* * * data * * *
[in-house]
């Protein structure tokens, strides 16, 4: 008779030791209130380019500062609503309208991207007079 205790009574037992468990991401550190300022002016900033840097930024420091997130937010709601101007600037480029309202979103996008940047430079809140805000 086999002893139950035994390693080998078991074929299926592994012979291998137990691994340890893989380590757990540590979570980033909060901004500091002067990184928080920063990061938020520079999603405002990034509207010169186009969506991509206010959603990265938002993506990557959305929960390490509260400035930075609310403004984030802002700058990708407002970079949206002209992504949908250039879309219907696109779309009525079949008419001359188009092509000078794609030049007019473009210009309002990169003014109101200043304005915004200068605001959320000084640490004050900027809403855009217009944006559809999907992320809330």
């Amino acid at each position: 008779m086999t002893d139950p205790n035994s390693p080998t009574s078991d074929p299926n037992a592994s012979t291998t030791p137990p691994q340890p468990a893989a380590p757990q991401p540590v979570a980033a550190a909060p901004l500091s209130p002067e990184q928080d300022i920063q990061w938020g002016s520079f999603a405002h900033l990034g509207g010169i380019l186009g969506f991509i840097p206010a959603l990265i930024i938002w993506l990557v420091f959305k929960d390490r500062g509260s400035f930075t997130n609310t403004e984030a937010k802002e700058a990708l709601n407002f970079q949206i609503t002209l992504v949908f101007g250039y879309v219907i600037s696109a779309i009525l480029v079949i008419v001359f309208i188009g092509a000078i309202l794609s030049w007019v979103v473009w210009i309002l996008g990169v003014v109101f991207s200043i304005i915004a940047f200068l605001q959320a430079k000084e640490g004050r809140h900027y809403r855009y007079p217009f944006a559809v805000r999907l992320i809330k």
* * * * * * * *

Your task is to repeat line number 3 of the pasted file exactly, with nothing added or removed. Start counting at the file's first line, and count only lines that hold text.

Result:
């Amino acid at each position: 008779m086999t002893d139950p205790n035994s390693p080998t009574s078991d074929p299926n037992a592994s012979t291998t030791p137990p691994q340890p468990a893989a380590p757990q991401p540590v979570a980033a550190a909060p901004l500091s209130p002067e990184q928080d300022i920063q990061w938020g002016s520079f999603a405002h900033l990034g509207g010169i380019l186009g969506f991509i840097p206010a959603l990265i930024i938002w993506l990557v420091f959305k929960d390490r500062g509260s400035f930075t997130n609310t403004e984030a937010k802002e700058a990708l709601n407002f970079q949206i609503t002209l992504v949908f101007g250039y879309v219907i600037s696109a779309i009525l480029v079949i008419v001359f309208i188009g092509a000078i309202l794609s030049w007019v979103v473009w210009i309002l996008g990169v003014v109101f991207s200043i304005i915004a940047f200068l605001q959320a430079k000084e640490g004050r809140h900027y809403r855009y007079p217009f944006a559809v805000r999907l992320i809330k």